Eye For Film >> Movies >> Find This Dumb Little Bitch And Throw Her Into A River (2018) Film Review
Find This Dumb Little Bitch And Throw Her Into A River
Reviewed by: Jennie Kermode
Remember the 2010 case of Mary Bale, who was featured on YouTube dropping a cat into a bin? Then you might remember the Facebook group Death To Mary Bale. It turned out that Bale’s father was dying at the time of the incident and she was suffering from acute stress. She was duly punished for her actions in a court of law, but what would have happened if the mob had caught up with her first?
Fifteen-year-old Lizzy (Senna Fokke) isn’t under any such pressure when her brother Remco (Nino den Brave) films her throwing live puppies into a river. To the viewer it probably seems horrific, perhaps unforgiveable. But to Lizzy and Remco it’s just part of life. The puppies are sick; it’s kinder to kill them than to let them die slowly from infection, and that’s what their father has told them to do. They don’t possess any means to put them down humanely; throwing them to their death enables the teenagers to psychologically distance themselves from what’s happening. Remco, sometimes a victim of bullying, sees it as just another of those cruelties one has to endure in life. He doesn’t think it’s a big deal when he puts it on his YouTube channel.
The puppies are a byproduct of their father’s illegal pet trading business. Healthy ones are posed with toys and pictures of them are put on the internet to attract unsuspecting buyers. They’re kept in small cages with barely room to turn around, stacked up against the walls. The teenagers take this for granted; in the small house they seem like prisoners too. Their dreams are focused on escape. Remco wants to achieve fame and success through YouTube. Lizzy dreams of being ‘discovered’ as a singer, eagerly attending auditions. Neither can guess what’s coming.
Both young leads give strong performances. Fokke, in particular, has a freshness about her that is key to the film’s success. She really makes us believe in Lizzy’s moral naivety. Her smallness also emphasises her vulnerability as the extent of the risk she faces becomes apparent, with international media beginning to pick up the story of video that has outraged YouTube viewers. Nobody knows where it originated but images of Lizzy have started to circulate – the sort of thing that somebody who knew her might recognise. Meanwhile, Remco is still using the video to try and impress the older boys he hangs around with. It’s one of a series of macho gestures he engages in, growing up with only his father and those tough-talking boys as role models, trying to work out who he is in a context where some of what he always took for granted is beginning to feel wrong.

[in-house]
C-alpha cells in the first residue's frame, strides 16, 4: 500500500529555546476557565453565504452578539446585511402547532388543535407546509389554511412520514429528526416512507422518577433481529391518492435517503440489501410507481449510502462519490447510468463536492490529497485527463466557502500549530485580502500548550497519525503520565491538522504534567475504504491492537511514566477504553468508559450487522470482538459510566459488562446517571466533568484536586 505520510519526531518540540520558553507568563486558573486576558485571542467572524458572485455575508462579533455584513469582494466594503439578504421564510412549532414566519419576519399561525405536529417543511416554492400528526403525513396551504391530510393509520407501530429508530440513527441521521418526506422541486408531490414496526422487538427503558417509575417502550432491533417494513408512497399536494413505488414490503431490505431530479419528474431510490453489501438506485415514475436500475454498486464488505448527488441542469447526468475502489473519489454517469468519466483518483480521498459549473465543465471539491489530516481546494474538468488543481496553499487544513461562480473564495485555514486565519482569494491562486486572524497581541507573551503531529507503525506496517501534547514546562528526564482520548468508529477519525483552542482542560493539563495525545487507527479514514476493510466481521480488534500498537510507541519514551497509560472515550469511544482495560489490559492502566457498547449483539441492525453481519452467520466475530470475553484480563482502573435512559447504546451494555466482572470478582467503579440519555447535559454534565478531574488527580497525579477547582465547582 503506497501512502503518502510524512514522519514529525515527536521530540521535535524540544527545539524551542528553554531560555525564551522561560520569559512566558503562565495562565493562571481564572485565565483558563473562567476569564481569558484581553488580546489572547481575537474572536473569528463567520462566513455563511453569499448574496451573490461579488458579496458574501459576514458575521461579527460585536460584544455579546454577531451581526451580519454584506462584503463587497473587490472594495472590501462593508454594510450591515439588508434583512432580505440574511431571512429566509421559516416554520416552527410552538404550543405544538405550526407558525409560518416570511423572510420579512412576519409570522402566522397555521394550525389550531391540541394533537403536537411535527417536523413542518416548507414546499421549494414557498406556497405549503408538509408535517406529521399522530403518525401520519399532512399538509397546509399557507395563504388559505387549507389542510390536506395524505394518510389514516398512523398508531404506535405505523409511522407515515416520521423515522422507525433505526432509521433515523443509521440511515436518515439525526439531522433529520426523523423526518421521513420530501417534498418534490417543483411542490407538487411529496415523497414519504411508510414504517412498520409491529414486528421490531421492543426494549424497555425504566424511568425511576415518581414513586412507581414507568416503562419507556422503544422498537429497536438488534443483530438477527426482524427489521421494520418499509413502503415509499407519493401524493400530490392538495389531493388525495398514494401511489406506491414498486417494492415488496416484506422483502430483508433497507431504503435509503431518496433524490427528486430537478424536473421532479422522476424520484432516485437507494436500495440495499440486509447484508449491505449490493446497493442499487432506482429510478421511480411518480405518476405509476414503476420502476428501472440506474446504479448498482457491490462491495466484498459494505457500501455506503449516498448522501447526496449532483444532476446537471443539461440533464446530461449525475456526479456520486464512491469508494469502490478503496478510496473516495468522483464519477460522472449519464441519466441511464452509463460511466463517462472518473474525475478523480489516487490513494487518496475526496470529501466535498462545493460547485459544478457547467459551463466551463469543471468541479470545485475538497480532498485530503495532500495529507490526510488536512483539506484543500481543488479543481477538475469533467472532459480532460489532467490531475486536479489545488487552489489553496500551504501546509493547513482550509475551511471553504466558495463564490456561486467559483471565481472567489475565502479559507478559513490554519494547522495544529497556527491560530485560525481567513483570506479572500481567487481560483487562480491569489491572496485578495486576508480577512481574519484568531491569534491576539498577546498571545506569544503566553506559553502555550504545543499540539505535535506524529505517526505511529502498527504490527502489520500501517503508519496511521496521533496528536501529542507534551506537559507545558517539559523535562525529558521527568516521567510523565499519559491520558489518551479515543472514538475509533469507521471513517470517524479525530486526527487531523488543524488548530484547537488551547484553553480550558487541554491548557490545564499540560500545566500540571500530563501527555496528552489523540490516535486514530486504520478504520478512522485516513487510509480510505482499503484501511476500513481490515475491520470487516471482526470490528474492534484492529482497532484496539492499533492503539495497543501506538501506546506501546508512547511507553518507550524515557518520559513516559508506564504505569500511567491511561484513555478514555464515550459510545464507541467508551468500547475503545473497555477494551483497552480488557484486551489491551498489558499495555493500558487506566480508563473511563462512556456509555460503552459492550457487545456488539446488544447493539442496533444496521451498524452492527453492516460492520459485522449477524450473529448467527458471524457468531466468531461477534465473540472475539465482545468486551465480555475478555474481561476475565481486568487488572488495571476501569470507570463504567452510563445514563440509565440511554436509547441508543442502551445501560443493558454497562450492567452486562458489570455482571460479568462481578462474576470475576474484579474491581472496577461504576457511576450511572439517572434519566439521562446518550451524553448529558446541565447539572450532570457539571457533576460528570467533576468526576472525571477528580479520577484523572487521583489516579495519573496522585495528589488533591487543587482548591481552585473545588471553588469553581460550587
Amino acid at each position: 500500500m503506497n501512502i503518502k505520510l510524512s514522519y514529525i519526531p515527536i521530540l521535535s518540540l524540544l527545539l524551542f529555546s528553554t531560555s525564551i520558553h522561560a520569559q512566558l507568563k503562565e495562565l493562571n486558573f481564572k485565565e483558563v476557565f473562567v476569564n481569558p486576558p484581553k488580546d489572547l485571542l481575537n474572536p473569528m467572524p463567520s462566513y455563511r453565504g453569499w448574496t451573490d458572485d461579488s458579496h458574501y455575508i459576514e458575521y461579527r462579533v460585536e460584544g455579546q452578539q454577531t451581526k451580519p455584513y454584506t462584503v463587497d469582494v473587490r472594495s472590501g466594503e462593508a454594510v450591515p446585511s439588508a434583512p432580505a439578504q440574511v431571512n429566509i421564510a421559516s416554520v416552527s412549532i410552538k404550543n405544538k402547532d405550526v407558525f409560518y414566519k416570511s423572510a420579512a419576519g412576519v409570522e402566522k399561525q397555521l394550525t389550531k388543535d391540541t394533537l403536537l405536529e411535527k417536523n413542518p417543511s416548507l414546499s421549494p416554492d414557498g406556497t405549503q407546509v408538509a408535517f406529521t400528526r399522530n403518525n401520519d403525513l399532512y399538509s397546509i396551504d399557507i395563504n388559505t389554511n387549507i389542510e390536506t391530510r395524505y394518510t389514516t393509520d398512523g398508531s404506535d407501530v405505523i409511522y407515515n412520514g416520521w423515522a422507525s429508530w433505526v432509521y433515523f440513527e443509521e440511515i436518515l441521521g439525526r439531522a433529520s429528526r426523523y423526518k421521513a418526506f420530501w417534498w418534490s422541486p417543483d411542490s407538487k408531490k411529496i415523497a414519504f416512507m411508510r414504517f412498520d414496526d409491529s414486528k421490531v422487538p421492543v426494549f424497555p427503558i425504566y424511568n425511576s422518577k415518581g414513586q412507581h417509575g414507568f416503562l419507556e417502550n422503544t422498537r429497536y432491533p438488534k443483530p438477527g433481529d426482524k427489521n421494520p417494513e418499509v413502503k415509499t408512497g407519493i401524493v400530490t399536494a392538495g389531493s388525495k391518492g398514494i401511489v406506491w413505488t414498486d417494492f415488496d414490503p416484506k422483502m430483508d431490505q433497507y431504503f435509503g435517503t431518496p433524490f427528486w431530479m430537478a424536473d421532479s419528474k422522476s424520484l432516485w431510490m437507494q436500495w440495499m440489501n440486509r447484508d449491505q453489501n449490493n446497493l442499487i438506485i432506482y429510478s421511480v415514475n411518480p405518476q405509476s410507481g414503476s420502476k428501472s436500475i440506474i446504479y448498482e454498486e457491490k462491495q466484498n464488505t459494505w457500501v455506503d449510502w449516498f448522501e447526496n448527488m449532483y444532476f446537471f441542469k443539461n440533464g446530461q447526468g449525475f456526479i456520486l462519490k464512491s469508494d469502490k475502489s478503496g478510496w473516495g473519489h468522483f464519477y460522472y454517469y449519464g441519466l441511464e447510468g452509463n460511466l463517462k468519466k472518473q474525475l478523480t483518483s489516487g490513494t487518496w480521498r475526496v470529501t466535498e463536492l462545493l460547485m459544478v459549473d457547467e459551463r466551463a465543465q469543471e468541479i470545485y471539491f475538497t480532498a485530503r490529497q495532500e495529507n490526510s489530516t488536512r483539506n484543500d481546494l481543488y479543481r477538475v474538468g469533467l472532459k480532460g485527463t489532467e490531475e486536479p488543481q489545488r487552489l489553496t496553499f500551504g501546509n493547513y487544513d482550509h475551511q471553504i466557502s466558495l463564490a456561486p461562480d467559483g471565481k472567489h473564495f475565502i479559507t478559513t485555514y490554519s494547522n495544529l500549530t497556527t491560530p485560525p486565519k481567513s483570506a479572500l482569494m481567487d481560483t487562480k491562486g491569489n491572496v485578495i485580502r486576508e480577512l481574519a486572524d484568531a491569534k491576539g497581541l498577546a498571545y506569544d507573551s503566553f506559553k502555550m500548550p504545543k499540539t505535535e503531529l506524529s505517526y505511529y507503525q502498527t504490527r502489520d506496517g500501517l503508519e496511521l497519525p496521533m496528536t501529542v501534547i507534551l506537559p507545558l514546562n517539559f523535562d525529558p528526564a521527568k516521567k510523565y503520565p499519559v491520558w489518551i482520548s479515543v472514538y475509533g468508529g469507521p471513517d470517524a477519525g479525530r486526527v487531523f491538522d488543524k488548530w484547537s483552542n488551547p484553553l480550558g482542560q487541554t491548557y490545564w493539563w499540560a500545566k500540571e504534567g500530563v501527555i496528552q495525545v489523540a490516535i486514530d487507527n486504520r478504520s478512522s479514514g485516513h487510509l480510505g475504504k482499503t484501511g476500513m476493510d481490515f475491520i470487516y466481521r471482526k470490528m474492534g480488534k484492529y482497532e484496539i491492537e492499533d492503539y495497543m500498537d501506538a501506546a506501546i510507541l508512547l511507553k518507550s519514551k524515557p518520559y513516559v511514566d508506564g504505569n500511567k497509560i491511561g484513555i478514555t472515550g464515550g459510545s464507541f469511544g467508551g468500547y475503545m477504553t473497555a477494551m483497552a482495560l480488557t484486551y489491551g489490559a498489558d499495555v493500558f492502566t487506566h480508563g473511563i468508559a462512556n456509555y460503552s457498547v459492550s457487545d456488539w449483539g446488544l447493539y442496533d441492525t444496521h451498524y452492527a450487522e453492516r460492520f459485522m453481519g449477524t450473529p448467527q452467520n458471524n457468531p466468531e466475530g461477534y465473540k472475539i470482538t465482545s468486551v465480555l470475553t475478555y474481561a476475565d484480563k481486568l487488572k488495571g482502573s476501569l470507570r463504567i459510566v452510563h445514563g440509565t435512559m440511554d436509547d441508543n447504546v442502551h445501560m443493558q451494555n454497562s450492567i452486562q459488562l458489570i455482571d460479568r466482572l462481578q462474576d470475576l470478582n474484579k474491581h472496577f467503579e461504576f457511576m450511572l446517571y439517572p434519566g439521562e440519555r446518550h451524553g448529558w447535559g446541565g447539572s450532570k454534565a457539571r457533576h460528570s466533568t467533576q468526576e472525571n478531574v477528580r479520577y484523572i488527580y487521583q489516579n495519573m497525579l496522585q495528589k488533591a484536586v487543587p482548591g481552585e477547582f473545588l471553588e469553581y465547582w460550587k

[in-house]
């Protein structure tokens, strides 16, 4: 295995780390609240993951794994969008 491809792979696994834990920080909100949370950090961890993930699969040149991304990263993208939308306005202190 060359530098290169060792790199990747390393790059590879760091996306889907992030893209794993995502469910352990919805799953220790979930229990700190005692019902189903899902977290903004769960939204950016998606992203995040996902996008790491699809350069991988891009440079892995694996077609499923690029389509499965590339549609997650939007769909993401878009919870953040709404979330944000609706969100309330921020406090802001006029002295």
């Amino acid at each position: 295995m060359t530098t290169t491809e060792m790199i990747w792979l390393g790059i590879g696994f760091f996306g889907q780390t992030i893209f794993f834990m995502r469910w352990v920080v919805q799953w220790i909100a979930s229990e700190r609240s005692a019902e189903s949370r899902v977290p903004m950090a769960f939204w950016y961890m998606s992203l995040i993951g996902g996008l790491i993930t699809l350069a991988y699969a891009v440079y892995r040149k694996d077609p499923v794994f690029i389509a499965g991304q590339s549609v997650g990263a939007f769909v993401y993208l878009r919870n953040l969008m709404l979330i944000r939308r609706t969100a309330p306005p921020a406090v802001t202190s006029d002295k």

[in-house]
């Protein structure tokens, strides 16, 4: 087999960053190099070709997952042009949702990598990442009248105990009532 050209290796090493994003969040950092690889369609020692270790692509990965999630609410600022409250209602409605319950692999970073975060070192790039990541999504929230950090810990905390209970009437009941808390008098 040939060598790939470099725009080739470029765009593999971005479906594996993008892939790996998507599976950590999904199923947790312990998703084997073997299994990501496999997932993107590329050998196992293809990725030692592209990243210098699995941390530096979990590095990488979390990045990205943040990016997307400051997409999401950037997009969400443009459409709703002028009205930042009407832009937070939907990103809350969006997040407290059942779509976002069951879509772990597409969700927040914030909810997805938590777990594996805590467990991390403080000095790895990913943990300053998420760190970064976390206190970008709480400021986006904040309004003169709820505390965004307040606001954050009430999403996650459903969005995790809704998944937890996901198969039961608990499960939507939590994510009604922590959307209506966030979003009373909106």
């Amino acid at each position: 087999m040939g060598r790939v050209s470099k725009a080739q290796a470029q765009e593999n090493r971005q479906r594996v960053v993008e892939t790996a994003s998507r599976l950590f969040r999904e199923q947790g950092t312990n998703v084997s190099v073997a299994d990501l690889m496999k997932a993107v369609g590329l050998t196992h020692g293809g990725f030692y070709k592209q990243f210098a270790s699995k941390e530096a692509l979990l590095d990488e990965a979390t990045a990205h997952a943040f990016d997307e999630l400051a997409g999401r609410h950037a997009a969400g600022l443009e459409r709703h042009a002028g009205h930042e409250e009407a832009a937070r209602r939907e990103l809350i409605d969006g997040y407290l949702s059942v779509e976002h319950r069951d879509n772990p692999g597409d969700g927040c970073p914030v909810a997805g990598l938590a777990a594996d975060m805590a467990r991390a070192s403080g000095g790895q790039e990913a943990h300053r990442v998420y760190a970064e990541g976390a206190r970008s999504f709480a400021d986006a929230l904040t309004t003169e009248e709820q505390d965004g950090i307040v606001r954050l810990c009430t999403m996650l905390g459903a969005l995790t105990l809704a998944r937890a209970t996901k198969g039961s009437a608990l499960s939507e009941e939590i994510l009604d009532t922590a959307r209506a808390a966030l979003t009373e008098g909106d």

This is a film that has brutal things to say about mob violence but it’s not so naive as to pin all the blame on social media. There’s a subtler psychological exploration of the influence of shared moral frameworks and the factors that help us to recognise – or let us fail to recognise – other people’s humanity, other creatures’ value. Ben Brand’s low key camerawork, much of it handheld, fits the culture to which the young protagonists belong and lends events a sense of immediacy. The audience is immersed in the teenagers’ world. It’s easy to be absorbed, to be carried away – and therein lies the danger.Reviewed on: 02 Mar 2018